HoloLens, which is launching this week in four European countries – France, Germany, Ireland and the UK – with deliveries expected in November, provides a view of the real world overlaid with virtual objects in the form of holographic-type images.
While Portugal is not in that list, Nos says that customers with the holographic spectacles will be able to enjoy mixed reality experiences via its dedicated online TV app.
Comparing the experiences it would enable to the Hollywood movie Minority Report, Nos said that users would be able to manipulate the content they are watching, for example by jogging alongside a holographic image of House of Cards’ Frank Underwood or turning their living room into a Game of Thrones set.
Pedro Bandeira, product development director with Nos, said that he believed “augmented reality will have a promising future” that would bering to market “an even more immersive experience with the widest variety of content”.
He said that Nos’s launch made it the first operator to develop an augmented reality service in Portugal and one of the first worldwide and added that the launch was “the first step on a journey that will bring our customers more functionality, more flexibility, more information and more content, wherever they are and in a total personalised way”.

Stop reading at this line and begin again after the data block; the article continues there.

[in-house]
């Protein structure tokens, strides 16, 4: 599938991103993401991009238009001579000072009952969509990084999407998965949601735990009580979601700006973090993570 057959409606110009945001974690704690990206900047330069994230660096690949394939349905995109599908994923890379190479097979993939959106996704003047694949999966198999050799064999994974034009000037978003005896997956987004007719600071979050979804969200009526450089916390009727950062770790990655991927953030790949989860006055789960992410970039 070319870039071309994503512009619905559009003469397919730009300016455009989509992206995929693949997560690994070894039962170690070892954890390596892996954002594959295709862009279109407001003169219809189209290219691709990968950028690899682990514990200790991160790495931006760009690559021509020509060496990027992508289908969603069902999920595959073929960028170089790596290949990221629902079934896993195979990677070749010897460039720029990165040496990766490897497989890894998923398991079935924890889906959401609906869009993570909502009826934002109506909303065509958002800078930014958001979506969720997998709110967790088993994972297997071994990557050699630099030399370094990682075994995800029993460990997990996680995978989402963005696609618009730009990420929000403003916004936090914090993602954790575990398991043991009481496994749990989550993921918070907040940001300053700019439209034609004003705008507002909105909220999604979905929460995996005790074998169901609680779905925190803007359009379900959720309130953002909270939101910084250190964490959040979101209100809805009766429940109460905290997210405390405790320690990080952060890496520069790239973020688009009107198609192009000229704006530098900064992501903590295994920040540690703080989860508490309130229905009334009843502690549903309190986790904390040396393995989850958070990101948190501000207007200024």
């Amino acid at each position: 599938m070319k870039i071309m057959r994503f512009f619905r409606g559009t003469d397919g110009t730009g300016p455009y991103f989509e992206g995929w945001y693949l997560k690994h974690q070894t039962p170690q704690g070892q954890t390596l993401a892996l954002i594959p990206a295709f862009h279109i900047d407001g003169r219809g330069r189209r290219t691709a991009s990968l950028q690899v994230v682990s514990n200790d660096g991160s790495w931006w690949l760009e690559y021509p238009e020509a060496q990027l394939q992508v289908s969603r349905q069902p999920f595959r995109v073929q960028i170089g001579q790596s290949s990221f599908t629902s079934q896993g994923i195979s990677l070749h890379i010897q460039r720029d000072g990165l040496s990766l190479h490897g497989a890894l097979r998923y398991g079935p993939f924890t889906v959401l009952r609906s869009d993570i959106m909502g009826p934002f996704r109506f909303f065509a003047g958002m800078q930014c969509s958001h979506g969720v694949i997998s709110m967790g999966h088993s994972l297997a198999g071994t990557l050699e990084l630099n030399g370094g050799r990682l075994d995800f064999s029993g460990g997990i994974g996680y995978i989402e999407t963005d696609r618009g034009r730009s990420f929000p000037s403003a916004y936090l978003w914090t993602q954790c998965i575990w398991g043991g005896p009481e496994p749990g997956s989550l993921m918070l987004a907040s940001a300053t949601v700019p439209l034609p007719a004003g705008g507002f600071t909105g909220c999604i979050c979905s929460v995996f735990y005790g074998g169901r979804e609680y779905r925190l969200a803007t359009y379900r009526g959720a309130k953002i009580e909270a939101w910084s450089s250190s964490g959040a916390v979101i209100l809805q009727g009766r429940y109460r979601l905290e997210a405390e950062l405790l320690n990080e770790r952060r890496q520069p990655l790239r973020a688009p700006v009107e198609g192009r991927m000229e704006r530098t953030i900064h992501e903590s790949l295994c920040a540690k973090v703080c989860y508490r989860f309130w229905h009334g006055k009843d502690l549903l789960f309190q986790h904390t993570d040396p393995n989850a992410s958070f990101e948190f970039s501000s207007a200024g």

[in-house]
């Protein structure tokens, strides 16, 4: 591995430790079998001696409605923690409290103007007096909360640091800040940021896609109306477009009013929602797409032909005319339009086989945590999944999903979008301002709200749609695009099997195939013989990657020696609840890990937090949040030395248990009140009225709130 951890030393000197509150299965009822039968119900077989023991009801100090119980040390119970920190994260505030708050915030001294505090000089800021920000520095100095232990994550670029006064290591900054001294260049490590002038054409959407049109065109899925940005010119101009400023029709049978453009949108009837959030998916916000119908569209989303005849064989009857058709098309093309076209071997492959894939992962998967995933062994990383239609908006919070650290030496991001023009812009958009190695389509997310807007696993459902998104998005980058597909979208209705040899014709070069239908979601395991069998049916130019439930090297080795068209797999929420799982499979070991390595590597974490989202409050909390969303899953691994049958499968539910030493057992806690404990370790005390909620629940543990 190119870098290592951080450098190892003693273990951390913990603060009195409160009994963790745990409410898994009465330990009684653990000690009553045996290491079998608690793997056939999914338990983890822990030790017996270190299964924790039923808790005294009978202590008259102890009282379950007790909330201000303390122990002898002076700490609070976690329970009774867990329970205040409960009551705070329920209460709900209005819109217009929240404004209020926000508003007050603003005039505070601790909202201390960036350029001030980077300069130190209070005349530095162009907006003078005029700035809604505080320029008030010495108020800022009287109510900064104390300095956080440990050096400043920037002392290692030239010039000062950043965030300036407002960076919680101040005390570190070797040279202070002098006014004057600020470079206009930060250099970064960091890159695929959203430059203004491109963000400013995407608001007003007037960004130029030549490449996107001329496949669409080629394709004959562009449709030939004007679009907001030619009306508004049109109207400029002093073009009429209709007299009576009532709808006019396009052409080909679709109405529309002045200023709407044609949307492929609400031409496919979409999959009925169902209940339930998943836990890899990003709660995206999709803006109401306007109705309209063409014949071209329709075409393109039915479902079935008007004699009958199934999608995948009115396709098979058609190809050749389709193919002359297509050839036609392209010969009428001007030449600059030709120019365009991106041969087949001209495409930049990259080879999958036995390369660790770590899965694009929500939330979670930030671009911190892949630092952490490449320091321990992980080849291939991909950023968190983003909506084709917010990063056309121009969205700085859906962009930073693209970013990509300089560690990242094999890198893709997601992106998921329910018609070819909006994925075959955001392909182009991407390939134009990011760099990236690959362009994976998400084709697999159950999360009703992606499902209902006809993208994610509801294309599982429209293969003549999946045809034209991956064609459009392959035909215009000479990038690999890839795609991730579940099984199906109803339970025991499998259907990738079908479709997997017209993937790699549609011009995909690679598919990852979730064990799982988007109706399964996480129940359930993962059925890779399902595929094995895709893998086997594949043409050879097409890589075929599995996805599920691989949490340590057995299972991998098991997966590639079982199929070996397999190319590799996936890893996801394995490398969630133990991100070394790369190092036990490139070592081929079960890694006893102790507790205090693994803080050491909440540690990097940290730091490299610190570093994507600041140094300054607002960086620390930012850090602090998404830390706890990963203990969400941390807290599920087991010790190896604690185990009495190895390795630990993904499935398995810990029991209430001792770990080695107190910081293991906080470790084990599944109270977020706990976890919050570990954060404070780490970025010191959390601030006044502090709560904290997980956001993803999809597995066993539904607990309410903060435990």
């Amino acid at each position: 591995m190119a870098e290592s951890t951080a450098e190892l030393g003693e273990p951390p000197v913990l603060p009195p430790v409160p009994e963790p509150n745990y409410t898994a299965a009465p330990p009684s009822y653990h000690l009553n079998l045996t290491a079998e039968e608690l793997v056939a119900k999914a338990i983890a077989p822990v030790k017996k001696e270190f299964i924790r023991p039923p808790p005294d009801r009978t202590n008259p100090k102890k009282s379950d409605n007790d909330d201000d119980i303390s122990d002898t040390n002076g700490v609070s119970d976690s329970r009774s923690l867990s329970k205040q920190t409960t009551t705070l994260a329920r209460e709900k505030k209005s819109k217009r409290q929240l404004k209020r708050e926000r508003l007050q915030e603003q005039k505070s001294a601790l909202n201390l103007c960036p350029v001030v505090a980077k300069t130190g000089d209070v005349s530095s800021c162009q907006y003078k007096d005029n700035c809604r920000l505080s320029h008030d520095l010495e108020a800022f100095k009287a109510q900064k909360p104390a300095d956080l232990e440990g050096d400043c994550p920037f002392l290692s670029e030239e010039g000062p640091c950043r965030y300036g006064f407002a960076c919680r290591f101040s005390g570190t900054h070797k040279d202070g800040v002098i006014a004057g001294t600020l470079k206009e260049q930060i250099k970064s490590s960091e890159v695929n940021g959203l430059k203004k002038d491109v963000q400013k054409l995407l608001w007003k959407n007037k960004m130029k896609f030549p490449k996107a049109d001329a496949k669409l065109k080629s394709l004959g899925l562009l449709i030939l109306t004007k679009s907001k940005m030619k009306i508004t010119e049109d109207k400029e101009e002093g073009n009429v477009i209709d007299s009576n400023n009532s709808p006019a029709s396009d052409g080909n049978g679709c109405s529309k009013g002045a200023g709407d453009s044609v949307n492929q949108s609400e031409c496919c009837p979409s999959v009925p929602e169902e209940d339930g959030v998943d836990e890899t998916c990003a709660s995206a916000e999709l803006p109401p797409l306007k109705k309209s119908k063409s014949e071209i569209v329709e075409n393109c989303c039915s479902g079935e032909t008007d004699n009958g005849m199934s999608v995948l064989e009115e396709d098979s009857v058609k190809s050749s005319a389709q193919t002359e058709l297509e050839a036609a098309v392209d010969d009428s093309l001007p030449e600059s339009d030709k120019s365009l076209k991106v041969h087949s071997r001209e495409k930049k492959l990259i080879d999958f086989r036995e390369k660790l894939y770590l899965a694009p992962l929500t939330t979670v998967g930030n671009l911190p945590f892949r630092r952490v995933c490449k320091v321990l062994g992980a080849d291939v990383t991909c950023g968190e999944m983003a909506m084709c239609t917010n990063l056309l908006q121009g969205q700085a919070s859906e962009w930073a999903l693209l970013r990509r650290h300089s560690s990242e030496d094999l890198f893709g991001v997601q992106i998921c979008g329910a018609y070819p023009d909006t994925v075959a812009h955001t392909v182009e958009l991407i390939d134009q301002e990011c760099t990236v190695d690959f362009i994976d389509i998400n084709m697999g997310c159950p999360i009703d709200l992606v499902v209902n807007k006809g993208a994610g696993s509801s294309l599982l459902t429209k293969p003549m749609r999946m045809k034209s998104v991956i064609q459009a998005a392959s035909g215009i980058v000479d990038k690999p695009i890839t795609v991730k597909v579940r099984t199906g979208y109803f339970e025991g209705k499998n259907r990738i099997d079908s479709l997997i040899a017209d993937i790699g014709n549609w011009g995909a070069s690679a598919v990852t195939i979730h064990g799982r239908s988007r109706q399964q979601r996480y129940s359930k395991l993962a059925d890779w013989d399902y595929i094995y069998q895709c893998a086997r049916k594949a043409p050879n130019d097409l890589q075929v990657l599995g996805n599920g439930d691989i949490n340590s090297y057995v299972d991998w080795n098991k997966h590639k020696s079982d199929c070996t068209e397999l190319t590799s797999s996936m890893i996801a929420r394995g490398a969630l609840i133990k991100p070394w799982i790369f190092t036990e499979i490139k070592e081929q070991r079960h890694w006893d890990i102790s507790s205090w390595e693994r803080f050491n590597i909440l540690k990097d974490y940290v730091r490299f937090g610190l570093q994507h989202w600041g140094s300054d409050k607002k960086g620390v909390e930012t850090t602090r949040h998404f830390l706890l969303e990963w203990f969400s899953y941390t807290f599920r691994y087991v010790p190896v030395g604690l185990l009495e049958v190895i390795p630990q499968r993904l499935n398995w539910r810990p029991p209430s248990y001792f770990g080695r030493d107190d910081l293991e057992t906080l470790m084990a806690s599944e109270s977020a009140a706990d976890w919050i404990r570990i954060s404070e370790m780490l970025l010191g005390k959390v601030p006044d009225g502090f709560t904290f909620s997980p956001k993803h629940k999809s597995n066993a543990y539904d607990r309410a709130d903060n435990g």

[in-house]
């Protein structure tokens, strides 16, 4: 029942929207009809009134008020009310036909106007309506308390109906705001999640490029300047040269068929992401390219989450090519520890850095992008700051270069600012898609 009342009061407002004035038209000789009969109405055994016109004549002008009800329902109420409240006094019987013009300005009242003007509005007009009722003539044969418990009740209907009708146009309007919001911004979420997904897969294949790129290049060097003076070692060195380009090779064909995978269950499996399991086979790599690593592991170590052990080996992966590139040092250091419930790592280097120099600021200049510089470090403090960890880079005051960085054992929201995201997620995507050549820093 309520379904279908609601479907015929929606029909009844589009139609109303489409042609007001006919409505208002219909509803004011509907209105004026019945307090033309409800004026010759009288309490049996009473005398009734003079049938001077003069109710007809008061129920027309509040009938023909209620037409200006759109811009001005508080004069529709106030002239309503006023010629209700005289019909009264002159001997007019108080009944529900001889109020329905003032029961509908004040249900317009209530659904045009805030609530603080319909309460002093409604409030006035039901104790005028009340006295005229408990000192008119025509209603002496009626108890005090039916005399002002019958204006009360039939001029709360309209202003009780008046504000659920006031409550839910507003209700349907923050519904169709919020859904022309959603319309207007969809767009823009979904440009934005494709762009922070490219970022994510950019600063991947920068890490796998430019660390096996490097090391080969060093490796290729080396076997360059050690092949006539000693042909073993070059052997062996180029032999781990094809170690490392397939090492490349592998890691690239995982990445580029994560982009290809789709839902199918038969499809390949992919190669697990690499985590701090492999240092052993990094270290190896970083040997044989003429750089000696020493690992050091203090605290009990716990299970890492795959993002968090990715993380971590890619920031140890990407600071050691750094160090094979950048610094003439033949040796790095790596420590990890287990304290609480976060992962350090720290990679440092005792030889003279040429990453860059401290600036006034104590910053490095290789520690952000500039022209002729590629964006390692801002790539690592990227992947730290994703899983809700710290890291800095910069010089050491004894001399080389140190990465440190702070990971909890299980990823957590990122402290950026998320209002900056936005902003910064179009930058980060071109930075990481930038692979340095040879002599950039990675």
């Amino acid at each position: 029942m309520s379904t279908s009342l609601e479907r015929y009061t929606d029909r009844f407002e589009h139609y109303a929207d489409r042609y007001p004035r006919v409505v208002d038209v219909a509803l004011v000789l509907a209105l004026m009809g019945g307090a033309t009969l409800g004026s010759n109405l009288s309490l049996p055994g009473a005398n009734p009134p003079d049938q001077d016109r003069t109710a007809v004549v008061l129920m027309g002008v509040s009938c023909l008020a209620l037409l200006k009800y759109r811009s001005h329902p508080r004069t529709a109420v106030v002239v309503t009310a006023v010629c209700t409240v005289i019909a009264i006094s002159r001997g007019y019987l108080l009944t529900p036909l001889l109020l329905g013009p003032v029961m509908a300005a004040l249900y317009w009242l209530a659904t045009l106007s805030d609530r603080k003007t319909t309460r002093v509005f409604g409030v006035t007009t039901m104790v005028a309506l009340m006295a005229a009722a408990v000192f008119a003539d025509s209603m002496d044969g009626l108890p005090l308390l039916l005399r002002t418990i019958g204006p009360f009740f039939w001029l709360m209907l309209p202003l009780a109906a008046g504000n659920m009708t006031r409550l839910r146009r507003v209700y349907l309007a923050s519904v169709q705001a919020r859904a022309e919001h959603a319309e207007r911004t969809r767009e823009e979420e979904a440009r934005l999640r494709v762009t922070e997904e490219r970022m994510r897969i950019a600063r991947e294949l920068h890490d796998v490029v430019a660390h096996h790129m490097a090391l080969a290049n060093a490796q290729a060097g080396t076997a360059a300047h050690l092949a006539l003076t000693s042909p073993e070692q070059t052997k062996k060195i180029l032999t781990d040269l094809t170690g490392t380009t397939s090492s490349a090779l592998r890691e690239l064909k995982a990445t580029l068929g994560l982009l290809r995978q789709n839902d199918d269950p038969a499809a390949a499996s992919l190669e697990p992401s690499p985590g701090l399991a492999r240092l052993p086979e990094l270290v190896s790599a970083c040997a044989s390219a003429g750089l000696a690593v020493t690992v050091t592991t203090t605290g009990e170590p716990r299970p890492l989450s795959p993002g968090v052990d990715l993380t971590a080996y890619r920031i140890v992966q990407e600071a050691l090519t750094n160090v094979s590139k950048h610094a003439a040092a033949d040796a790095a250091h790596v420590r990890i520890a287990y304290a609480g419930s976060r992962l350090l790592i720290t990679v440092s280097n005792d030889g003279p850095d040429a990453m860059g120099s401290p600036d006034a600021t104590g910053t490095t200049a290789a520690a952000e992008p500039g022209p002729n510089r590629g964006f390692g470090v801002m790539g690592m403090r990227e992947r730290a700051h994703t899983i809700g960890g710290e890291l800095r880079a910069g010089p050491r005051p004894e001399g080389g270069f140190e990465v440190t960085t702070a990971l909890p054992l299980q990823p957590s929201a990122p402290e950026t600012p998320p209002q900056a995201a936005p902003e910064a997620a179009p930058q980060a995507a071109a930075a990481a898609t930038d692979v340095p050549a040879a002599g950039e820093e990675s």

In addition to the four European markets mentioned above, HoloLens is available for pre-order in Australia and New Zealand.
Microsoft first announced HoloLens in January 2015 and made it available to developers and commercial partners in the US and Canada in March.
“Since the launch of HoloLens we have seen really passionate developers and world-class companies develop ground breaking computing experiences, experiences only possible on HoloLens” said Alex Kipman, technical fellow, Microsoft Windows and Devices Group, in a Microsoft blog posting.
“When we set out to pioneer the mixed reality category we knew that many of the best innovations would be discovered when others got their hands on the technology. It has been quite inspiring to see what our partners have built and what individual developers have created. Together, we have only scratched the surface for what mixed reality can do. I can’t wait to see what happens next as we welcome these new countries to our holographic landscape.”
In the UK, the BBC announced in September that it was experimenting with holographic TV, with head of digital partnerships Cyrus Saihan suggesting that the launch of Microsoft HoloLens and Google-backed Magic Leap could give impetus to mixed and augmented reality experiences.
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